Formal Capacity Building

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Since 1992, the Integrated approach to Coastal Zone Management (ICZM), adopted at the United Nations Conference on Environment and Development (UNCED), was embraced by nations around the world. Nowadays, Integrated Coastal Zone Management (ICZM) has been recognized by the European Commission as the tool to achieve the Sustainable Development of European coastal areas.

ICZM implies integration among different coastal and marine sectors (e.g. fisheries, tourism, transportation, etc.) and levels of government (from the international to the local) as well as among the different coastal research and the management entities. However, the reality is that coastal research and management have largely focused on single disciplines and single sectors respectively while at the same time working independently from each other. As acknowledged in the Evaluation Report of ICZM in Europe[1], the challenges to develop and implement ICZM initiatives are considerable:

"Sectoral thinking has to be overcome, knowledge of basic economic, ecological and social processes has to be ‘translated’, and the ability to cooperate across spatial boundaries and scales has to be trained, taking collective decisions on a complex topic such as coastal development"

To achieve integrated management, it is very important to provide the appropriate Knowledge, Skills and Attitudes (K/S/As) to a wide range of coastal actors (i.e. scientists and researchers, managers and planners, decision-makers and policy makers, etc). ICZM represents a new management paradigm for the coastal professionals and a new way of thinking for the scientists. Therefore, human capacity building efforts need to be made in two areas:

(i) to prepare a cadre of new coastal actors in the K/S/As needed for ICZM; and

(ii) to re-orient existing coastal actors generally entering the ICZM field through single disciplines and sectors

Formal Capacity Building includes education, training and professional development. They are important formal means to contribute to Human Capacity Building, which addresses the preparation of the required coastal actors to carry out ICZM.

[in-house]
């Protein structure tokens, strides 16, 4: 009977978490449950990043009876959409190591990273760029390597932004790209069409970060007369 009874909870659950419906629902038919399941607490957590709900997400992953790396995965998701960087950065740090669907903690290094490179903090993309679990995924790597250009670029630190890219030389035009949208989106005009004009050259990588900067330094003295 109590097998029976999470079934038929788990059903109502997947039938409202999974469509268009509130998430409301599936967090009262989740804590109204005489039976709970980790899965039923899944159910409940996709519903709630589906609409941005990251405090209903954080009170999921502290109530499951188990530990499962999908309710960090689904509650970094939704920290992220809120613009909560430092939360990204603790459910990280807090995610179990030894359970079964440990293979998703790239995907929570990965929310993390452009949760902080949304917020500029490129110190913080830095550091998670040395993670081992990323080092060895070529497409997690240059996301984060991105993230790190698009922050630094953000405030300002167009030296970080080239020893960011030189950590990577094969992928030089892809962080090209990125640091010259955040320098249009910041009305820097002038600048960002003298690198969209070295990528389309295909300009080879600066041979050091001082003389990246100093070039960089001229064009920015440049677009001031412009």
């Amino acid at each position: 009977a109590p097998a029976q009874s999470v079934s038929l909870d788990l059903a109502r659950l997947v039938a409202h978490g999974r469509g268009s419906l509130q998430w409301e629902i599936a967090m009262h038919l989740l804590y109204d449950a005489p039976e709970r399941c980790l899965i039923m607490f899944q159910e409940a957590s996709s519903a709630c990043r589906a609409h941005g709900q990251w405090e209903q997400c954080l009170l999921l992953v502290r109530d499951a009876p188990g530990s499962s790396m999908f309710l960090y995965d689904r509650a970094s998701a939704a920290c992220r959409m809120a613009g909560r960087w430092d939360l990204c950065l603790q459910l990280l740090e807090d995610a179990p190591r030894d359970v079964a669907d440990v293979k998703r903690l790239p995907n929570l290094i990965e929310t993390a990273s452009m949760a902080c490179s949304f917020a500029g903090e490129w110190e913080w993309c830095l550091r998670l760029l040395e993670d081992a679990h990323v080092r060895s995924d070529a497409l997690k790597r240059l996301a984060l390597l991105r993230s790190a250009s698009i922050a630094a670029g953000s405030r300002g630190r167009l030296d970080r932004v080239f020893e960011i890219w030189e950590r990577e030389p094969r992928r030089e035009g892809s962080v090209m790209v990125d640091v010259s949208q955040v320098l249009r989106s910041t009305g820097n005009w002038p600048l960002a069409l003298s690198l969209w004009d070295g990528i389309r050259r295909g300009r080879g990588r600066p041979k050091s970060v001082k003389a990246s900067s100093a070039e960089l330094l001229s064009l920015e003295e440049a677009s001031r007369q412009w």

It is important to note that these formal efforts can be either academic or non-academic in origin.

ICZM Education and Training

The Historical Context

Since the emergence of the ICZM field in the late 1960s, education and training has developed in parallel with both academic thinking and practical application[2]. The coastal management programmes, which have been carried out since mid-1970s, have further developed conceptual methodological frameworks sustaining research, which in turn can be used to inform the goals and content of approaches to education[3].

There have been a number of efforts in the past several years to assess needs for ICZM training and education, to estimate the demand for coastal professionals, to develop models of ICZM training and education, and to develop strategies for carrying out ICZM capacity building at global, regional, national and sub-national scales (see also Past efforts to define capacity building needs in ICZM).

The preparatory work to the 1998 Genoa Conference included an extended questionnaire-based investigation carried out by Cicin-Sain et al (2000)[4]. The questionnaire was addressed to academic institutions and non-governmental organisations actually or potentially involved in coastal education. The aim was that of sketching a comprehensive view of what conceptual and methodological approaches, technical tools and curricula were in use.

The results of such investigation resulted on a review of selected education and training international efforts in ICZM worldwide. The international character of education and training in ICZM at that time was summarized in the following points:

  • There are 2 major types of capacity building efforts, often with certain overlapping:

(1) University-based ICZM degrees programmes or with specialization in ICZM (module within the programme), at different levels (under and postgraduate levels);

Perhaps one of the most significant developments in the 1990s was the widespread increase of ICZM related tertiary education degree programmes, which is the result of the university recognition that ICZM is a legitimate field of knowledge accompanied by an actual or potential job market for graduates[5].

It is important to note that the university capacity should be developed -according to one of the Rhode Island workshop[6] key recommendations-, to meet 2 kinds of needs: short-term training needs which provide an orientation to the ICZM field and develop specific skills; and longer-term education programmes that offer more depth and experience.

(2) Specific ICZM courses (generally short courses); these courses can be taught in the context of degree programmes and non-university entities (such as research centres, NGOs, etc.)

  • The knowledge of ICZM concepts and processes was a common feature of the surveyed courses, with some varying degrees of emphasis
  • Most of the surveyed courses were designed to introduce important features and elements of ICZM (e.g. focus on conceptual background, the role of the integration concept, and practical skills for specific management situations); a widely discussed issue was conflicts among coastal users
  • Whereas multiple coastal-related disciplines were utilized in ICZM courses, a relatively less explored area was the role of economic principles of ICZM
  • Case studies were commonly used to reflect what has been learned from ICZM practice. In contrast, international guidelines and agreements received relatively less attention

Five major issues in the further development of ICZM education and training were also identified:

  1. Reaching consensus on core concepts and frameworks in the field (which indicates process of ‘maturation’ of the field);